Photo credit: Yuichi Takasaka
An aurora is basically a natural light display in the sky particularly in the high latitude (Arctic and Antarctic) regions, caused by the collision of energetic charged particles with atoms in the high altitude atmosphere (thermosphere). The charged particles originate in the magnetosphere and solar wind and, on Earth, are directed by the Earth's magnetic field into the atmosphere. Continue reading to see seven more mind-blowing pictures.
7. Aurora Shimmer
Northern Lights, or aurora borealis, haunted skies over the island of Kvaloya, near Tromso Norway on December 13. This 30 second long exposure records their shimmering glow gently lighting the wintery coastal scene. A study in contrasts, it also captures the sudden flash of a fireball meteor from December's excellent Geminid meteor shower.
Streaking past familiar stars in the handle of the Big Dipper, the trail points back toward the constellation Gemini, off the top of the view. Both aurora and meteors occur in Earth's upper atmosphere at altitudes of 100 kilometers or so, but aurora are caused by energetic charged particles from the magnetosphere, while meteors are trails of cosmic dust.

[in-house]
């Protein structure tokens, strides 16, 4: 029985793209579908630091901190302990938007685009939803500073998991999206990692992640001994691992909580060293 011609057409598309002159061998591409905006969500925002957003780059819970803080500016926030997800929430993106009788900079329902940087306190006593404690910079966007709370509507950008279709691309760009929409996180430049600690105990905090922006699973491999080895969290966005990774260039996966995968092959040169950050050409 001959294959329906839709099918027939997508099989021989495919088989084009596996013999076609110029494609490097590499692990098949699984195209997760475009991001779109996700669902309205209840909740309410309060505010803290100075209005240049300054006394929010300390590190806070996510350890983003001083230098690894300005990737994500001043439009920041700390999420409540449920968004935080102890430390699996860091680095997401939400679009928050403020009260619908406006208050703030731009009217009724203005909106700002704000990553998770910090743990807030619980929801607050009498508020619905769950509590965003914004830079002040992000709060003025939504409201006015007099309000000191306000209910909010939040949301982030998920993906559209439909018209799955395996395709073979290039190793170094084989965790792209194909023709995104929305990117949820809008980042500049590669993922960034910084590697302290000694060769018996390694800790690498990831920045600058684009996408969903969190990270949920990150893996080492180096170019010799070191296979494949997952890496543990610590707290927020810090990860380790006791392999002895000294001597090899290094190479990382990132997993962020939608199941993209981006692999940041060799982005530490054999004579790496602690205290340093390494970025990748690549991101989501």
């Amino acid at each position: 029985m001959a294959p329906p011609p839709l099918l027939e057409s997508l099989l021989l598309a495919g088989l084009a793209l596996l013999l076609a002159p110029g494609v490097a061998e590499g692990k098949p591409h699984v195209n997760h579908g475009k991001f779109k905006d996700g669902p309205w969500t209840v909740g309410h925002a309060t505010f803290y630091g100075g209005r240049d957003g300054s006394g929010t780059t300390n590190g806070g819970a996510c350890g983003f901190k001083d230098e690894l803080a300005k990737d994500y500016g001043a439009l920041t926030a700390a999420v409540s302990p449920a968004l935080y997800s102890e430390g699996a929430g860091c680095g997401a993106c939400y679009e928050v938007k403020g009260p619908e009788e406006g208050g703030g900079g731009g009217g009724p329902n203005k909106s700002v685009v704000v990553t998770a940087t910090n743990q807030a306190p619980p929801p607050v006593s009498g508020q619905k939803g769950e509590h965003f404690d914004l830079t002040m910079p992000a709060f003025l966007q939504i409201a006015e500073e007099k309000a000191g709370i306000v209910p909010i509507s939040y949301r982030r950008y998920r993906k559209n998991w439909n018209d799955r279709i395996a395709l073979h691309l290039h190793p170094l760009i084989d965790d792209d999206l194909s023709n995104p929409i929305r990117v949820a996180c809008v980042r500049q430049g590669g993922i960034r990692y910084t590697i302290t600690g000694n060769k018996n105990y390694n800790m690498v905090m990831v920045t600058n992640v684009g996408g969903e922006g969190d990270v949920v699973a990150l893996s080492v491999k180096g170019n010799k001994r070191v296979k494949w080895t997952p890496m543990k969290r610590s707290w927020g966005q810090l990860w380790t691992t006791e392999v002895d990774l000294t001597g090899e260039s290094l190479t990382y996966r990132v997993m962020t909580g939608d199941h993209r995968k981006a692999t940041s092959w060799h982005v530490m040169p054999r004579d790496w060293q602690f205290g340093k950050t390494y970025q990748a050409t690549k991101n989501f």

6. Aurora Over Alaska
Are those green clouds or aurora? Photographed above two weeks ago, puffy green aurora help the Moon illuminate the serene Willow Lake and the snowy Wrangell and Saint Elias Mountains in eastern Alaska, USA. Although auroras might first appear to be moonlit clouds, they only add light to the sky and do not block background stars from view.
Called northern lights in the northern hemisphere, auroras are caused by collisions between charged particles from the magnetosphere and air molecules high in the Earth's atmosphere. If viewed from space, auroras can be seen to glow in X-ray and ultraviolet light as well. Predictable auroras likely occur a few days after a powerful magnetic event has been seen on the Sun.
5. Waterfall, Moonbow, and Aurora